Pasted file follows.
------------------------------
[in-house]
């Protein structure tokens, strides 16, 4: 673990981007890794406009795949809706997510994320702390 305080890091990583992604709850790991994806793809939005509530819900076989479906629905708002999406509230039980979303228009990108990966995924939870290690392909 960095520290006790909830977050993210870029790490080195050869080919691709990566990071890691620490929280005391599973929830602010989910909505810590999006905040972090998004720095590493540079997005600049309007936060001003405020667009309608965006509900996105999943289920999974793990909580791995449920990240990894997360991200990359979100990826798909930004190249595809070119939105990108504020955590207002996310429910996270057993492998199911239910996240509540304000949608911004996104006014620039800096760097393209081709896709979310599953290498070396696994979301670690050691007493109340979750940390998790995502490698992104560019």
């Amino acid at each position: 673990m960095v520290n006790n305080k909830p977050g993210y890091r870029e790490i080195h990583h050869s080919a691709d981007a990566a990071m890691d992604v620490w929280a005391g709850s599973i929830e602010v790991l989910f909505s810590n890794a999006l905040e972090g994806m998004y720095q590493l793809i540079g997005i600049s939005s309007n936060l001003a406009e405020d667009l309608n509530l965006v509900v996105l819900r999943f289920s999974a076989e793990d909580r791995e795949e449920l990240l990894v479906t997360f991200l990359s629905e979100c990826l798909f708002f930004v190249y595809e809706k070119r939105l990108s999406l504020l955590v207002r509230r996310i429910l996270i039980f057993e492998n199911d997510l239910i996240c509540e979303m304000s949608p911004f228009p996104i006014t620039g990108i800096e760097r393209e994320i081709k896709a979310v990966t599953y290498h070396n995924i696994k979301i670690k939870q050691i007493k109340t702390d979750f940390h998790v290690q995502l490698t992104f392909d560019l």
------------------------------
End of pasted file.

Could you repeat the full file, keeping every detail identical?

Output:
[in-house]
């Protein structure tokens, strides 16, 4: 673990981007890794406009795949809706997510994320702390 305080890091990583992604709850790991994806793809939005509530819900076989479906629905708002999406509230039980979303228009990108990966995924939870290690392909 960095520290006790909830977050993210870029790490080195050869080919691709990566990071890691620490929280005391599973929830602010989910909505810590999006905040972090998004720095590493540079997005600049309007936060001003405020667009309608965006509900996105999943289920999974793990909580791995449920990240990894997360991200990359979100990826798909930004190249595809070119939105990108504020955590207002996310429910996270057993492998199911239910996240509540304000949608911004996104006014620039800096760097393209081709896709979310599953290498070396696994979301670690050691007493109340979750940390998790995502490698992104560019």
């Amino acid at each position: 673990m960095v520290n006790n305080k909830p977050g993210y890091r870029e790490i080195h990583h050869s080919a691709d981007a990566a990071m890691d992604v620490w929280a005391g709850s599973i929830e602010v790991l989910f909505s810590n890794a999006l905040e972090g994806m998004y720095q590493l793809i540079g997005i600049s939005s309007n936060l001003a406009e405020d667009l309608n509530l965006v509900v996105l819900r999943f289920s999974a076989e793990d909580r791995e795949e449920l990240l990894v479906t997360f991200l990359s629905e979100c990826l798909f708002f930004v190249y595809e809706k070119r939105l990108s999406l504020l955590v207002r509230r996310i429910l996270i039980f057993e492998n199911d997510l239910i996240c509540e979303m304000s949608p911004f228009p996104i006014t620039g990108i800096e760097r393209e994320i081709k896709a979310v990966t599953y290498h070396n995924i696994k979301i670690k939870q050691i007493k109340t702390d979750f940390h998790v290690q995502l490698t992104f392909d560019l």